New Music Tuesday ( Jan 26th, 2010)

26 Jan

Paper Bag Records
Since the release of their debut album, Heart Attack in 2008, Toronto’s Woodhands (consisting of Dan Werb and Paul Benwatt) have garnered publicity, audience praise, critical acclaim and made countless “best of” lists – all while maintaining the no-bullshit, badass attitude that brought them success in the first place.

Cue: Remorsecapade, the next instalment in the Woodhands saga that continues their punk rock-electro legacy, but offers a magnified look into their psyches and souls. Opening with “Pockets”, the band re-introduces themselves with the vivacity and energy equated to their live performances, announcing their presence without apology or compromise.  A thoroughly engaging electro-rock dance track (the album has clearly resulted in me making up both genres and words) it smoothly transitions into “Talk”, an energizing and catchy number that conveys both enthusiasm and confidence, making nonchalant head-bobbing and the occasional foot-tap a thing of the past. However, it’s two incredibly contrasting tracks that cement Remorsecapade as a show-stopping Canadian effort.

“CP24” reigns as the tell-tale Woodhands creation, maintaining the electro beats and punk attitude that brought the duo attention in the first place, while “Coolchazine” – though slightly abrasive and built mostly on Dan Webb’s ability to scream – showcases the band’s active rebellion against all things genre-oriented, proving their refusal to pigeon-holed.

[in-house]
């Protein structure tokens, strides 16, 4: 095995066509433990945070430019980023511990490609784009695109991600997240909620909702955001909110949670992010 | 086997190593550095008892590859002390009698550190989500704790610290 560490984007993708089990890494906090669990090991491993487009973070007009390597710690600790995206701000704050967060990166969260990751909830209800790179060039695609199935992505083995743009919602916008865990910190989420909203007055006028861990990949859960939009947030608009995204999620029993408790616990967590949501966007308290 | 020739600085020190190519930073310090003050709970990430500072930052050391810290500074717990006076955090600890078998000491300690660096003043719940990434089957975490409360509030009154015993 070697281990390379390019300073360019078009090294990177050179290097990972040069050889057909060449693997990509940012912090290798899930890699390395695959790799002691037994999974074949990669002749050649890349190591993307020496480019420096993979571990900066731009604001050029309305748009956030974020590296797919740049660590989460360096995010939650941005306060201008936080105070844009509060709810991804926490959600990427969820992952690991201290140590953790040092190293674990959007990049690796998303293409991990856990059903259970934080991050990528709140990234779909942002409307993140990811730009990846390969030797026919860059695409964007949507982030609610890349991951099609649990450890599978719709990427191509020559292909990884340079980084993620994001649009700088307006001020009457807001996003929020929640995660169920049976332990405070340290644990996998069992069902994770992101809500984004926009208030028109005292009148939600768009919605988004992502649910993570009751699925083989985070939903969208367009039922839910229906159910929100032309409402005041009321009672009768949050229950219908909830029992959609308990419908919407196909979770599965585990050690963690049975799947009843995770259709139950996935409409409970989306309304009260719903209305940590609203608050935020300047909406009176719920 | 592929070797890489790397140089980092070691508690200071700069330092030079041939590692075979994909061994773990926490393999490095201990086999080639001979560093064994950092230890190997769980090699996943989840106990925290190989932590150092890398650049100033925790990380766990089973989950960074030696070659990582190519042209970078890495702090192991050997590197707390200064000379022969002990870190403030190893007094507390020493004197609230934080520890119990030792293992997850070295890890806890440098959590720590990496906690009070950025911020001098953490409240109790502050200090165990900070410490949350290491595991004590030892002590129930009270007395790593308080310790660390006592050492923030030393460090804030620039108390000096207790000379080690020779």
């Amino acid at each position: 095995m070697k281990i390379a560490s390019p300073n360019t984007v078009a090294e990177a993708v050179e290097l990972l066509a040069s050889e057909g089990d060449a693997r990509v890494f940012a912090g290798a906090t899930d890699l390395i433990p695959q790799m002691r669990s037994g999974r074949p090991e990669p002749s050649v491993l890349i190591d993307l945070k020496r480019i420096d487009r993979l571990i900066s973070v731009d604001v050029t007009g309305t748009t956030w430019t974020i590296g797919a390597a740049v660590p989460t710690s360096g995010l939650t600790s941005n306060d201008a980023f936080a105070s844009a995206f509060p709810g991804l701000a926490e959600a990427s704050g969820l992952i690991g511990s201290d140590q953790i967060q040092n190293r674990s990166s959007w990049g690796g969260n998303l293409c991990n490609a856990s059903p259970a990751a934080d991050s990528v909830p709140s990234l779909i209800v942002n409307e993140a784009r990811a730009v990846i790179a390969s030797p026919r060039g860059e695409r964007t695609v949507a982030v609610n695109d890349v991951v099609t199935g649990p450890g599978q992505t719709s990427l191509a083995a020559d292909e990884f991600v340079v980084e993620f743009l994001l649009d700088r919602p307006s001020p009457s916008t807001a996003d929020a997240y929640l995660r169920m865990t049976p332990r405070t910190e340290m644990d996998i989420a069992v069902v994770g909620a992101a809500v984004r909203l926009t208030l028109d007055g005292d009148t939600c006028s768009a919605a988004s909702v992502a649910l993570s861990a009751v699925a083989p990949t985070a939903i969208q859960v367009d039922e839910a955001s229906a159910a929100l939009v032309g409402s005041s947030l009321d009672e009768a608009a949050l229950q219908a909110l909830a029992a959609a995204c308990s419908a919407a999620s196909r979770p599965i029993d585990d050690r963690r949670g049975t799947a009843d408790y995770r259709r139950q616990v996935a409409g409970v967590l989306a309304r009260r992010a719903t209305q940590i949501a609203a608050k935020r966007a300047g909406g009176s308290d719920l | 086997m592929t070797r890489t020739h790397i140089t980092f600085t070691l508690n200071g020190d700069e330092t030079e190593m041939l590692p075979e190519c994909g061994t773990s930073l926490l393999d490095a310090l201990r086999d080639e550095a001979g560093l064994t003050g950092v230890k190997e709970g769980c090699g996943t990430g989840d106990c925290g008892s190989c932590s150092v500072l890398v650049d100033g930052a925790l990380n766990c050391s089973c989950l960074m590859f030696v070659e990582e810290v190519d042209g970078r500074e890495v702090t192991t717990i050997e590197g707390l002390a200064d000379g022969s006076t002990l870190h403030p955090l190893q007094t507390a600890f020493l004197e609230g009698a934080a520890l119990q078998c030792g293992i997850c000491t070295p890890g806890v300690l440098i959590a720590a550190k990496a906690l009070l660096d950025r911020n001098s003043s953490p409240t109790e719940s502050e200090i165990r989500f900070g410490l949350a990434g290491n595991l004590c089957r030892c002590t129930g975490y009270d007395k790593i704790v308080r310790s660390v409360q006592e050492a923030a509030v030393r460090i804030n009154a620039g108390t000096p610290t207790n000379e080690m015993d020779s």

The trend of surprise is one that has come to define the duo and continues to creep up throughout the record.  Moving from “Friends” (a track capturing the angst endured by boyfriends used only as night-out accessories) to “Dissembler” (a haunting duet with Maylee Todd) to “I Want to be Together” (a surprisingly soft and reflexive piece), the album takes listeners on a journey and works to articulate the importance of listening to records as a whole as opposed to scouting for singles.
Woodhands have come to define the fluid genre of guerrilla electro-rock by somehow making the most manufactured sounds maintain the organic feel of Canadian indie and the rawness of classic punk.  Remorsecapade is an album that challenges, argues and never backs down.  Like the band who created it, its refusal to submit to the status quo will ensure its place among music that matters while satisfying a generation defined by their craving for more.

Posted by : Anne T Donahue

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